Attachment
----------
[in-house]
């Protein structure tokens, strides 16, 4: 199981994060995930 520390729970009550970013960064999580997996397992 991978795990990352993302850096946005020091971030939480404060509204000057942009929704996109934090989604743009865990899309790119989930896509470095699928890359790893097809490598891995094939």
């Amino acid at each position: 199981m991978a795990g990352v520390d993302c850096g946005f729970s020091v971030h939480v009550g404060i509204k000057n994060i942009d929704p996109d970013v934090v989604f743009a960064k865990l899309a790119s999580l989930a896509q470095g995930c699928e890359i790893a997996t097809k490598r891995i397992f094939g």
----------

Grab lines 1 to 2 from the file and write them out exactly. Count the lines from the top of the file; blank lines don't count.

[in-house]
């Protein structure tokens, strides 16, 4: 199981994060995930 520390729970009550970013960064999580997996397992 991978795990990352993302850096946005020091971030939480404060509204000057942009929704996109934090989604743009865990899309790119989930896509470095699928890359790893097809490598891995094939």